THE countdown to the start of the Cork County SHC intensifies with every passing day and with that there is always a sense of anticipation.
It’s a much-changed championship now from what it once was. Long gone is the city dominance of it and long gone too are the crowds who were in attendance.
Long gone too are the days when the champions impacted on the provincial stage and here’s a quite staggering statistic, only two Cork club teams have been successful in the Munster Club Championship arena in the past 32 years, Midleton in 1987 and Newtownshandrum twice in the 2000’s.
Both clubs won the All-Ireland as well in that time but it’s been a paltry return on both fronts.
Now as we get ready to embark on another campaign it might be worthwhile to reflect on matters over the past 12 years.
We say 12 because that takes in Sarsfields return to the top table of Cork hurling after a very lengthy absence, 51 years to be exact.
Since their breakthrough in 2008 they have been a constant presence at the business end of the vast majority of campaigns.
Youth was given its fling that year, having won the minor title the year before, quite a few of those players were elevated on to the senior stage and whilst it was a gamble, it worked the oracle as they defeated near neighbours Bride Rovers by just a point in the final.
That outcome was the launching pad for some great success and they subsequently won the title three more times in a quick space of time.
They never managed to retain it but they were a powerful force in that time and, of course, they still are.
They didn’t win a provincial title but that should not take away from what they achieved at home.
Of course, that victory of theirs in 2008 marked the beginning of a very successful era for East Cork clubs and the divisional unit.
Carrigtwohill, Midleton and Imokilly shared six titles between them and it took the Glen in 2015 and 2016 to break their stranglehold.
Carrigtwohill’s victory in 2011 has been well documented, rank outsiders but coming through the field to pass the post in first place.
When Midleton won the title in 2013 there was a perception that they’d become a force again for a while and win at least one or two more titles.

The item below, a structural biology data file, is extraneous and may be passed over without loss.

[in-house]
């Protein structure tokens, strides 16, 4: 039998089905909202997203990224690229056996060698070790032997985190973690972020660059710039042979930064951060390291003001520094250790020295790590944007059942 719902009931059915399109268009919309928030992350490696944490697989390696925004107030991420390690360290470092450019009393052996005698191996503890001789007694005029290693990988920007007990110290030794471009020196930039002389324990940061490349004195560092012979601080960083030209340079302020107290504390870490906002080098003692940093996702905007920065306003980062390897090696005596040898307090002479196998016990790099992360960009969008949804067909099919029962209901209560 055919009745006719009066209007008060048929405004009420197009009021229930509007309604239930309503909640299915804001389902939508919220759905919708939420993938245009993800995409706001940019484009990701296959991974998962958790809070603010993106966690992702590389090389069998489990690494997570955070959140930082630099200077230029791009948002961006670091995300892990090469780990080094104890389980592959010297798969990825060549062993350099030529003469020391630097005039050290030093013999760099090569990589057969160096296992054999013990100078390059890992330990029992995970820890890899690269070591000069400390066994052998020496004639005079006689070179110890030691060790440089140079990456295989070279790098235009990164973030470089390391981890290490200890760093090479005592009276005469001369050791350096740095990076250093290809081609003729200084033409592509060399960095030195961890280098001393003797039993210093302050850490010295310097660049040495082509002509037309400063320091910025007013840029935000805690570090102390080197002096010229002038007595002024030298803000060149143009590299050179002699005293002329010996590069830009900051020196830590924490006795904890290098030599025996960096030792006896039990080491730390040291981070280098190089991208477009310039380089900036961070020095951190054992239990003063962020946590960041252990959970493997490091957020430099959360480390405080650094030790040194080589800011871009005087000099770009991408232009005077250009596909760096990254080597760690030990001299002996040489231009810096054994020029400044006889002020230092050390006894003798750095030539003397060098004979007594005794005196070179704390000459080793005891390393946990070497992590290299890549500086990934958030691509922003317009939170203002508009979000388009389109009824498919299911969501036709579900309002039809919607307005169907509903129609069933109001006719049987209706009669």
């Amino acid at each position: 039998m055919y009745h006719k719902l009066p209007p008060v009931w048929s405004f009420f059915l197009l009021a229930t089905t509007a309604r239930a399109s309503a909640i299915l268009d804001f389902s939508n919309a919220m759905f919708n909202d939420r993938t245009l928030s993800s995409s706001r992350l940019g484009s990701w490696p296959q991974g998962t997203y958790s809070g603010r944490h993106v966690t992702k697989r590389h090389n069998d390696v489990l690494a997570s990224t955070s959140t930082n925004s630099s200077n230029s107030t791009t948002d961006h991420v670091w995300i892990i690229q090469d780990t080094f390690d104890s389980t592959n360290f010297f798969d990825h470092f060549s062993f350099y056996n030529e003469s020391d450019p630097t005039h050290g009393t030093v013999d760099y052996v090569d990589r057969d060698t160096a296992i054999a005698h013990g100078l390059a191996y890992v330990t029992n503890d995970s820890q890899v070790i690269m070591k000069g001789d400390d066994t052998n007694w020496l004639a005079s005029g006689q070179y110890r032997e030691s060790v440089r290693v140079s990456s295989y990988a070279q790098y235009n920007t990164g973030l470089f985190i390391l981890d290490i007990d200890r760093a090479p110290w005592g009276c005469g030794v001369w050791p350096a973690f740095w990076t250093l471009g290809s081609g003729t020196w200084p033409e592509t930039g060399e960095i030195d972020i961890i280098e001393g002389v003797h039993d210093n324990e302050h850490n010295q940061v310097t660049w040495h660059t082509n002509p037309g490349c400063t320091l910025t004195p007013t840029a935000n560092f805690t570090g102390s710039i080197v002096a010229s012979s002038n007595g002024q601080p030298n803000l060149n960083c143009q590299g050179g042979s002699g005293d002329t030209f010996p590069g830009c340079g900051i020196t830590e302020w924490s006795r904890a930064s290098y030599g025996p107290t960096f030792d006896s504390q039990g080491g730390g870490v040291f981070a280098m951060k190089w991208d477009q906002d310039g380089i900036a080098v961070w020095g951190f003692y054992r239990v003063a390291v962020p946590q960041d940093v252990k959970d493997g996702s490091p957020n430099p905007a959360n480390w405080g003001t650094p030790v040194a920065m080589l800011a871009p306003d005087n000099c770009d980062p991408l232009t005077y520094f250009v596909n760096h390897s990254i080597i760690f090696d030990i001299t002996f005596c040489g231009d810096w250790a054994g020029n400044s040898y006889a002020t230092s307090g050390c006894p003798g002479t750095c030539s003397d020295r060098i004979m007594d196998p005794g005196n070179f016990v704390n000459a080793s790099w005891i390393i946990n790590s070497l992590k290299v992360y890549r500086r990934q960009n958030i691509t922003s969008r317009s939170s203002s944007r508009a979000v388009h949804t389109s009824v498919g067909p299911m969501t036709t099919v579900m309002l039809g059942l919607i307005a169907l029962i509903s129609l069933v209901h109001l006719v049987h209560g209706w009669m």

But that has not happened and they have disappointed quite a bit in some of the years since They lost a final to Imokilly a few years back and came up short against them last season too, allowing the divisional team to build up a substantial advantage before pegging it back.
But the damage had been done.
Now Ben O’Connor has been brought in to try and get them back on course The Glen’s victories in 2015 and 2016 were a breath of fresh air, all the more so because of what transpired in 2014 when they never turned up against Sars in the final.
They were written off in some quarters after that defeat but that great, old spirit of the club was reinvented and the team that blew them away a year earlier were now at the receiving end a year later.
That 2015 victory was a masterclass, superbly led on the field by Graham Callanan and by Richie Kelleher off it, it was the Glen in all their finery.
They retained the title a year later and lost narrowly to Imokilly last season.
Huge credit must be given to everyone in Blackpool for turning the ship around after it ran aground in 2014.
Since then it’s been all Imokilly, winning three-in-a-row and going for four in a few weeks time.
It does not sit easily in some quarters that a divisional team is so dominant and some might not have them in the championship at all.
That’s an argument we won’t go into again but the East Cork division has been so successful because of how well they are organised.
True, they have some strong club units to draw from but that’s the case in all divisions.
It does not happen with the others anymore because the organisation and the effort is not the same as it is in Imokilly.
So what will this season’s delayed championship bring? Who knows how teams will react on the opening weekend to playing in front of 200 people.
It will certainly be strange but the Cork County SHC is something we always look forward to.
This time it’s a two-tier championship played on a round-robin basis.
That will bring its own dimension and with just two teams emerging from the groups, the margin for error is lessened considerably.
The Round-Robin format in the province has been a spectacular success and maybe our own championship will be too.
And at the end of it all if there’s a new name on the trophy that hasn’t been there for quite some time, all the better.
We look forward to it.